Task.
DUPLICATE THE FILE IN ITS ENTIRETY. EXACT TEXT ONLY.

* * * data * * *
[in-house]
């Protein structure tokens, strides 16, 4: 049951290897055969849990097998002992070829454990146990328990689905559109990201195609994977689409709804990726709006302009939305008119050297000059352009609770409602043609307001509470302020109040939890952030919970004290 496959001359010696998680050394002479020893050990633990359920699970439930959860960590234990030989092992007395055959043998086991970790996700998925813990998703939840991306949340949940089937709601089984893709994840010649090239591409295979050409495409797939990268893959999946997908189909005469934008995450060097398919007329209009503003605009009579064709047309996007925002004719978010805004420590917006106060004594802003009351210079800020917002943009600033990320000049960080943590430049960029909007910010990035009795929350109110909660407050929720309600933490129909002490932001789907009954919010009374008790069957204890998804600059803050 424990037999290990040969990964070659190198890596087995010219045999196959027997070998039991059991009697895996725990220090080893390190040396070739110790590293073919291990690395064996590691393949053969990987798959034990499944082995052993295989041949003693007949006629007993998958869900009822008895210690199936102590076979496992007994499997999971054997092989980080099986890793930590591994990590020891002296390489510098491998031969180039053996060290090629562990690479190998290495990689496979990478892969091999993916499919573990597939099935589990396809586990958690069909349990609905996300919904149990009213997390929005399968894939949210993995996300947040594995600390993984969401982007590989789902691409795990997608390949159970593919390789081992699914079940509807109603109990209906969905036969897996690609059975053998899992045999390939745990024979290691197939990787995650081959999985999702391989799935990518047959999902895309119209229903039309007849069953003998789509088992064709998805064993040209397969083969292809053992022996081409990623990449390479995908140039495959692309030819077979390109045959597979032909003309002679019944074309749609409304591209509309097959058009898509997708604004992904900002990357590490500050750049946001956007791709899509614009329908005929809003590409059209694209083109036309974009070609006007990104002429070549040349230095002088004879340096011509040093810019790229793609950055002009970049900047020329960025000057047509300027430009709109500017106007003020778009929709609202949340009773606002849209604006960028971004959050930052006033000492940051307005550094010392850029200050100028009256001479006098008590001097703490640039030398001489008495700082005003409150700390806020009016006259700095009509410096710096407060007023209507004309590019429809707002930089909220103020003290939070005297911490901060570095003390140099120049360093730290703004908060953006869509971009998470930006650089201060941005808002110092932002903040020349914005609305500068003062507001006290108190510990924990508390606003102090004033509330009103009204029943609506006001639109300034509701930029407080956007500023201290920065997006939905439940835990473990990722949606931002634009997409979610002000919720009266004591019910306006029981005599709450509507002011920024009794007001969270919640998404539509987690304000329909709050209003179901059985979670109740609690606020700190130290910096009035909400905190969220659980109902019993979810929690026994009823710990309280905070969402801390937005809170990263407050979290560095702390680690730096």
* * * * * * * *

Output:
[in-house]
């Protein structure tokens, strides 16, 4: 049951290897055969849990097998002992070829454990146990328990689905559109990201195609994977689409709804990726709006302009939305008119050297000059352009609770409602043609307001509470302020109040939890952030919970004290 496959001359010696998680050394002479020893050990633990359920699970439930959860960590234990030989092992007395055959043998086991970790996700998925813990998703939840991306949340949940089937709601089984893709994840010649090239591409295979050409495409797939990268893959999946997908189909005469934008995450060097398919007329209009503003605009009579064709047309996007925002004719978010805004420590917006106060004594802003009351210079800020917002943009600033990320000049960080943590430049960029909007910010990035009795929350109110909660407050929720309600933490129909002490932001789907009954919010009374008790069957204890998804600059803050 424990037999290990040969990964070659190198890596087995010219045999196959027997070998039991059991009697895996725990220090080893390190040396070739110790590293073919291990690395064996590691393949053969990987798959034990499944082995052993295989041949003693007949006629007993998958869900009822008895210690199936102590076979496992007994499997999971054997092989980080099986890793930590591994990590020891002296390489510098491998031969180039053996060290090629562990690479190998290495990689496979990478892969091999993916499919573990597939099935589990396809586990958690069909349990609905996300919904149990009213997390929005399968894939949210993995996300947040594995600390993984969401982007590989789902691409795990997608390949159970593919390789081992699914079940509807109603109990209906969905036969897996690609059975053998899992045999390939745990024979290691197939990787995650081959999985999702391989799935990518047959999902895309119209229903039309007849069953003998789509088992064709998805064993040209397969083969292809053992022996081409990623990449390479995908140039495959692309030819077979390109045959597979032909003309002679019944074309749609409304591209509309097959058009898509997708604004992904900002990357590490500050750049946001956007791709899509614009329908005929809003590409059209694209083109036309974009070609006007990104002429070549040349230095002088004879340096011509040093810019790229793609950055002009970049900047020329960025000057047509300027430009709109500017106007003020778009929709609202949340009773606002849209604006960028971004959050930052006033000492940051307005550094010392850029200050100028009256001479006098008590001097703490640039030398001489008495700082005003409150700390806020009016006259700095009509410096710096407060007023209507004309590019429809707002930089909220103020003290939070005297911490901060570095003390140099120049360093730290703004908060953006869509971009998470930006650089201060941005808002110092932002903040020349914005609305500068003062507001006290108190510990924990508390606003102090004033509330009103009204029943609506006001639109300034509701930029407080956007500023201290920065997006939905439940835990473990990722949606931002634009997409979610002000919720009266004591019910306006029981005599709450509507002011920024009794007001969270919640998404539509987690304000329909709050209003179901059985979670109740609690606020700190130290910096009035909400905190969220659980109902019993979810929690026994009823710990309280905070969402801390937005809170990263407050979290560095702390680690730096």